Personnel Safety, Special Topics in Safety Management

Preventing Ladder-Related Accidents and Ladder Safety Month

I really thought we would have flying cars by now. Growing up watching cartoons like the Jetson’s or movies like Back to the Future, we were led to believe that everyone would be flying around with jetpacks and hoverboards. Unfortunately, no one has invented anti-gravity boots yet, so we still need tools like ladders to work at heights. Until someone finds a way to work around the laws of gravity, flying cars and preventing people from falling is something we will need to keep working on. Falls continue to be one of the leading causes of accident and injury, not only in the workplace, but also around the house.
Ladder safety month
Every year more than 300 people die in ladder-related accidents, and thousands suffer disabling injuries. We are proud to participate in the ALI’s annual National Ladder Safety Month to raise awareness of ladder safety in the home and in the workforce and to decrease the number of ladder-related injuries and fatalities. (The American Ladder Institute (ALI) is a not-for-profit association dedicated to promoting safe ladder use.)

National Ladder Safety Month is the only movement dedicated exclusively to the promotion of ladder safety at home and at work. During March 2019, National Ladder Safety Month will bring heightened awareness to the importance of using ladders safely through resources, training and a national dialogue. To get involved, you can join at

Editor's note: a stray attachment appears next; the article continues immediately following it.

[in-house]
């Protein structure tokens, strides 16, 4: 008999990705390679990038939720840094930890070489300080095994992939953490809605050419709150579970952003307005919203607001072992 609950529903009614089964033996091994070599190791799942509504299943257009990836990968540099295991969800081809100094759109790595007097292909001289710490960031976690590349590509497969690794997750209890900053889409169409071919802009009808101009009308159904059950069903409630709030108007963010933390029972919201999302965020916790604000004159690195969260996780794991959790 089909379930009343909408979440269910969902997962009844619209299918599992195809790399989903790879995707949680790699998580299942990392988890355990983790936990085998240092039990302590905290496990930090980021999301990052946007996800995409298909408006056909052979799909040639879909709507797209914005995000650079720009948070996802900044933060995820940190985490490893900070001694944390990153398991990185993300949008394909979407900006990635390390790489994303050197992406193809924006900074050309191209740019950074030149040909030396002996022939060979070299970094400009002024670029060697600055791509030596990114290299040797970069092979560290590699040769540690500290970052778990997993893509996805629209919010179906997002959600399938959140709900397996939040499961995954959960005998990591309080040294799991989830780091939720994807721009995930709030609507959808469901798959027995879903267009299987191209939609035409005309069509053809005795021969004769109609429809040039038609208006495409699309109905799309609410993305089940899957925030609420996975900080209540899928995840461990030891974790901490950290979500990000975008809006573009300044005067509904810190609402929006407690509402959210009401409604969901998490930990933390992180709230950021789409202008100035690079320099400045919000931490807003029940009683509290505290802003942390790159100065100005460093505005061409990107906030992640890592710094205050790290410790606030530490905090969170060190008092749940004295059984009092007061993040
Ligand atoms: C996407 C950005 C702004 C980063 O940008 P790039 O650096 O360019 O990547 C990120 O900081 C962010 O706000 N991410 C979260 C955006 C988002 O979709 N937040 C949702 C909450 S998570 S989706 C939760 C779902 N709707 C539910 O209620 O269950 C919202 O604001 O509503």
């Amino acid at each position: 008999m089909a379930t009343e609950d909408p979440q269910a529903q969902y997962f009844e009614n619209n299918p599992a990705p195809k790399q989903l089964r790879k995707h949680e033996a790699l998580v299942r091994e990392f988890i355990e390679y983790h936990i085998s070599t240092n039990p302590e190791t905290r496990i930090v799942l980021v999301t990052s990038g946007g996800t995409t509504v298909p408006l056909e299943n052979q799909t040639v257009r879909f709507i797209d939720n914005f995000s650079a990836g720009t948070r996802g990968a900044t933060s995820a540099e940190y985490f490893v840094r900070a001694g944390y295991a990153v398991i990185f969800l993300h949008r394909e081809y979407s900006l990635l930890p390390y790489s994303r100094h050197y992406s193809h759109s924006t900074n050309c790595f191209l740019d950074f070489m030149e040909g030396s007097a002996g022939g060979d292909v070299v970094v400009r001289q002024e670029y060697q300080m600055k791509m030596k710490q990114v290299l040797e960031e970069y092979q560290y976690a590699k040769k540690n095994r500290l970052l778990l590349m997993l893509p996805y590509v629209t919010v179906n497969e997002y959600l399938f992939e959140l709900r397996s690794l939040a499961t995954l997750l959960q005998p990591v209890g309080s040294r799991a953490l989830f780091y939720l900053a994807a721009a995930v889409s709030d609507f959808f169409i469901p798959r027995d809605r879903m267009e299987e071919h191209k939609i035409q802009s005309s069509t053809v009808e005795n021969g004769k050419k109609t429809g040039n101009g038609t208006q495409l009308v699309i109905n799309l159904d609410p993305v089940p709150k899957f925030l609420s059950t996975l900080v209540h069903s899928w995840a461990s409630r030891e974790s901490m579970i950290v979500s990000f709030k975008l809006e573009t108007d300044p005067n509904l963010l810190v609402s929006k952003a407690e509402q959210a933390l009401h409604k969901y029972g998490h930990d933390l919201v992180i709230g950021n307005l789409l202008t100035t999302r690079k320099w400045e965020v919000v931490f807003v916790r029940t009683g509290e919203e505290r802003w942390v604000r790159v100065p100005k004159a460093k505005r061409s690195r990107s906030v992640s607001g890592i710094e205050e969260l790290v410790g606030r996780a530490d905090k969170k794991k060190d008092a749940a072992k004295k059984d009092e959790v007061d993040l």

The ALI will provide weekly email blasts covering topics like ladder safety at home, ladder inspections, prevention through design and the leading causes of ladder accidents and how to avoid them. They will also provide contact information to ladder safety professionals who will provide free on-site ladder safety training for your company or association.

Providing better ladder safety training is only part of the solution to reducing the number of ladder-related accidents and deaths. The other part is encouraging innovation in an industry and for a product that hasn’t changed much in hundreds of years. By designing safer products, we can prevent accidents from happening and get everyone home at the end of the day. Having safer products doesn’t do you any good if nobody knows they exist. Part of ladder safety training is choosing the right ladder for the job and being informed of new equipment available. Advances in technology have changed everything else in your life. It’s time we improve the ladders we trust our lives with.

In order to design a safer ladder, we need to study the ways people use their ladders and design them around or against human behavior. By dividing accidents into the three major causes, we can design solutions to each major problem.

1) Repeated Handling of Heavy Climbing Equipment

Strains and sprains caused by moving and setting the ladder are usually less serious, but because they are by far the most common kind of injury, they account for the greatest expense to the employer. By using modern advances in fiberglass-resin composites and engineering design, the weight of an extension ladder can be reduced by up to 25 percent without reducing its strength. Reducing the weight of the ladder, along with proper training, will greatly reduce this type of injury.